If you went through a Balkan phase like me, or the idea of dressing like an extra from "A Sound Of Music" holds some appeal, then this is the market for you. Dirndls, Lederhosen (which look awesome on girls) galore, for about €7-10 apiece.
It always fascinated me to find this traditional German folkwear in Rome of all places. And that's about all worth finding at Via Sannio.
Medina - MARRAKECH - The medina (walled, old city center) of Marrakech is one gigantic open air market. Everywhere you turn, there is a merchant hawking his (the gender specific term is used purposefully, one rarely sees women on the streets in Morocco) wares, sometimes aggressively.
Marrakech is a warren of twisty turn-y streets with seemingly no signs to guide you, it's really easy to get lost.
In fact, you ought to relish getting lost or you will end up the victim of a "nice young man" who will offer to guide you to your destination. Only to stop within a half block radius, and demand a fee for his "service". You, of course, have no idea that you are a half block away, so when you refuse and he becomes belligerent, you succumb, and then later marvel at how deftly you were had.
So with that said, it is nearly impossible to recommend a certain part of the medina for shopping. You just have to wander and bask in your sense of discovery as you stumble upon that vendor selling the basket of amazing broken Berber pendants and charms for about $15. And forever live with regret because you passed on that bounty, and your dreams are haunted by throughs of magically stumbling upon the same stall during your next trip to Morocco.
Or, you happen upon that merchant who is very insistent on demonstrating on your person, how a hijab scarf is wrapped. Or the succession of shops selling leather poofs and bags, and amazing bejeweled renditions of that sacred symbol, the Hand of Fatima. There will be the proprietor that invites you to his carpet house for tea, only to be irate when you depart the premises sans rug. Even if you declined his offer to show you that yellow rug on the bottom of the stack, and he did it anyway. The store you go in looking for saffron, and end up with a bevy of scented sachets filled with "herbs" that you never knew you wanted or needed. And finally the House of Caftan, where you swoon over amazing vintage designs, and make that divine purchase you know you'll treasure forever as a memory of an amazing vacation and experience.
Pro-tip- If you travel with a guide, which isn't a bad idea if you are a reasonably attractive western woman, know that they have a racket where they will take you to all of their buddies shops because they'll get a cut of the sale if you purchase from the friend. They will try to dissuade you from shopping at other merchants, possibly claiming the product is inferior. Be polite but firm, and hold your ground, they'll usually give up when they note you are not so easily swayed.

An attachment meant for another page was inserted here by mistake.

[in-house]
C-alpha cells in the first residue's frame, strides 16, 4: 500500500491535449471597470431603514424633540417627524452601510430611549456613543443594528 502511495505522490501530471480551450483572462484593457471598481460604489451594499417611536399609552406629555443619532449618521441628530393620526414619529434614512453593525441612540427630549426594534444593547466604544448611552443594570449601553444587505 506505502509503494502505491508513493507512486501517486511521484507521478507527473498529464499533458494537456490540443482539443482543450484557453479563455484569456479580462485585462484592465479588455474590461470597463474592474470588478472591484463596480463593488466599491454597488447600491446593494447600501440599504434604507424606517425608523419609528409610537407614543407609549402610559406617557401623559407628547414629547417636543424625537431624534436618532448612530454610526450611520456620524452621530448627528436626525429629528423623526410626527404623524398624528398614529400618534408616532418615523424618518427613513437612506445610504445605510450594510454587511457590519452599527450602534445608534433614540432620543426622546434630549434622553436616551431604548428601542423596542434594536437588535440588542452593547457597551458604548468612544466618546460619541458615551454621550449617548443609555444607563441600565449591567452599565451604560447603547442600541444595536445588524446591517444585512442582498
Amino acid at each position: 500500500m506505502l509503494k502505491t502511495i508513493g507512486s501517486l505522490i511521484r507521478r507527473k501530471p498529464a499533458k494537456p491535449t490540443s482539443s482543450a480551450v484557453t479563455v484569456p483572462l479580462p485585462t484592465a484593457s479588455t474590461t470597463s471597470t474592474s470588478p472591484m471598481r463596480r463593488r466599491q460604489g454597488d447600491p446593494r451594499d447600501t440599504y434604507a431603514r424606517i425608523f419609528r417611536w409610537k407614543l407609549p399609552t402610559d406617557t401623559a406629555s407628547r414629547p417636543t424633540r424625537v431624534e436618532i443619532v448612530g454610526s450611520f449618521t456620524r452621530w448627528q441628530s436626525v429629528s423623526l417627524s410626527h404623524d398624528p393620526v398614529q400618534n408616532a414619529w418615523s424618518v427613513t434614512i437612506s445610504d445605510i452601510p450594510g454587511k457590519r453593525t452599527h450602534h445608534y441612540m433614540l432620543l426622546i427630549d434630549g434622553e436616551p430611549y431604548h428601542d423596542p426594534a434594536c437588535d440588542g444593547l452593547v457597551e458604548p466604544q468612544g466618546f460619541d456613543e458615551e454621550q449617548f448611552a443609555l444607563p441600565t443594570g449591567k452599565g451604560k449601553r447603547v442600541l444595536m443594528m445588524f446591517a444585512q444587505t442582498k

Feria de San Telmo - BUENOS AIRES - Ah, Buenos Aires. Home of the Parilla, the Tango, and one of the best markets in South America. The San Telmo neighborhood where the market is situated, has tons of charm. And as the neighborhood has grown, so too has the market, spilling out from its main grid on Plaza Dorrego down all of the peripheral boulevards.
The official vendors set up in the grid, and the amateurs set up on the offshoot boulevards. The official vendors are not very cheap, but the quality offered is well worth the prices. The jewelry here is phenomenal, there were so many pieces that caught my eye. But when I saw the "one", all other rings ceased to exist. I decided to wait to purchase as I hadn't made one full round of the stalls yet, but I hurried out of stress, nervous my darling would sell right from under my nose. My fears were unfounded though, she sat glistening and angular, waiting for my 375 pesos to stake that claim. I will never forget that awesome find.
Elsewhere in the market, many vendors sell vintage siphons which are super rad seltzer bottles made out of colored glass, most with beautiful chrome accents. Another unique vendor was a gaucho guy, specializing in vintage Argentinian cowhand fashion and accoutrements. There were amazing ponchos, saddles, and the most impressive collection of gorgeously ornate knives.
Down the streets with unofficial vendors, there were gems to be had as well. I scored a sweet pair of oxfords that must have seen a tango dancehall in their lifetime, and a motorcycle jacket that fit me like a dream. The leather was stiff so the vendor priced it at about $15, but I managed to eventually condition it, with consistent coconut oil massages.
Bonus addition to the visual stimuli the stalls provide, a marching band with street dancers contribute entertainment to an already lively Sunday at the market in Buenos Aires.